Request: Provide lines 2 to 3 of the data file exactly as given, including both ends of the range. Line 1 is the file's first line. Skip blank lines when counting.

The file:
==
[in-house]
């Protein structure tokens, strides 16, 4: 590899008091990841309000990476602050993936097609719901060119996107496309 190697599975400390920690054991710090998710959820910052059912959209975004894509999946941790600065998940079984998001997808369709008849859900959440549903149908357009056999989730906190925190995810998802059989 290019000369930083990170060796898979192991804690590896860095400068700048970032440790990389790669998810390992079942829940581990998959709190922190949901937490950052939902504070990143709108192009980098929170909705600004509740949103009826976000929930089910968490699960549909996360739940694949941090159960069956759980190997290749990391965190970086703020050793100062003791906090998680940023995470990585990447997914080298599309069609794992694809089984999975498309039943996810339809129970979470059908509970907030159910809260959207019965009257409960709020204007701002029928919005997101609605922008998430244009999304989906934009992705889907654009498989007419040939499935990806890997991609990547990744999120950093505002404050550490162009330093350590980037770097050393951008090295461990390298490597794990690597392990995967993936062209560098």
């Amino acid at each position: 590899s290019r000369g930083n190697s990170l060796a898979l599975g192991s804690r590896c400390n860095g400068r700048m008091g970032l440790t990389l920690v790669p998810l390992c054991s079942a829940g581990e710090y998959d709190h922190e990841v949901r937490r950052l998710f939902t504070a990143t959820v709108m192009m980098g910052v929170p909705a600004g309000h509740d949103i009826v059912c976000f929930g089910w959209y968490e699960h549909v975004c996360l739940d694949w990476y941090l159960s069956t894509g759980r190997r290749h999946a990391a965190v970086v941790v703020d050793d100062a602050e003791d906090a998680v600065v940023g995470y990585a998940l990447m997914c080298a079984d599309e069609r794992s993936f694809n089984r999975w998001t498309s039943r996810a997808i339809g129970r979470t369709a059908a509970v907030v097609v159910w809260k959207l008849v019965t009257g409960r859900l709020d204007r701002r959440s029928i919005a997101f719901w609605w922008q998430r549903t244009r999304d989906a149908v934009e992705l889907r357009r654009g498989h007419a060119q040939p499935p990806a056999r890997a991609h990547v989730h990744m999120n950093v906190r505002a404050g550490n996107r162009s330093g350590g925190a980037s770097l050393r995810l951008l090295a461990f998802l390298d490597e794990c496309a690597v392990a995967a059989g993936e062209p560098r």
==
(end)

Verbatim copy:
């Protein structure tokens, strides 16, 4: 590899008091990841309000990476602050993936097609719901060119996107496309 190697599975400390920690054991710090998710959820910052059912959209975004894509999946941790600065998940079984998001997808369709008849859900959440549903149908357009056999989730906190925190995810998802059989 290019000369930083990170060796898979192991804690590896860095400068700048970032440790990389790669998810390992079942829940581990998959709190922190949901937490950052939902504070990143709108192009980098929170909705600004509740949103009826976000929930089910968490699960549909996360739940694949941090159960069956759980190997290749990391965190970086703020050793100062003791906090998680940023995470990585990447997914080298599309069609794992694809089984999975498309039943996810339809129970979470059908509970907030159910809260959207019965009257409960709020204007701002029928919005997101609605922008998430244009999304989906934009992705889907654009498989007419040939499935990806890997991609990547990744999120950093505002404050550490162009330093350590980037770097050393951008090295461990390298490597794990690597392990995967993936062209560098």
């Amino acid at each position: 590899s290019r000369g930083n190697s990170l060796a898979l599975g192991s804690r590896c400390n860095g400068r700048m008091g970032l440790t990389l920690v790669p998810l390992c054991s079942a829940g581990e710090y998959d709190h922190e990841v949901r937490r950052l998710f939902t504070a990143t959820v709108m192009m980098g910052v929170p909705a600004g309000h509740d949103i009826v059912c976000f929930g089910w959209y968490e699960h549909v975004c996360l739940d694949w990476y941090l159960s069956t894509g759980r190997r290749h999946a990391a965190v970086v941790v703020d050793d100062a602050e003791d906090a998680v600065v940023g995470y990585a998940l990447m997914c080298a079984d599309e069609r794992s993936f694809n089984r999975w998001t498309s039943r996810a997808i339809g129970r979470t369709a059908a509970v907030v097609v159910w809260k959207l008849v019965t009257g409960r859900l709020d204007r701002r959440s029928i919005a997101f719901w609605w922008q998430r549903t244009r999304d989906a149908v934009e992705l889907r357009r654009g498989h007419a060119q040939p499935p990806a056999r890997a991609h990547v989730h990744m999120n950093v906190r505002a404050g550490n996107r162009s330093g350590g925190a980037s770097l050393r995810l951008l090295a461990f998802l390298d490597e794990c496309a690597v392990a995967a059989g993936e062209p560098r």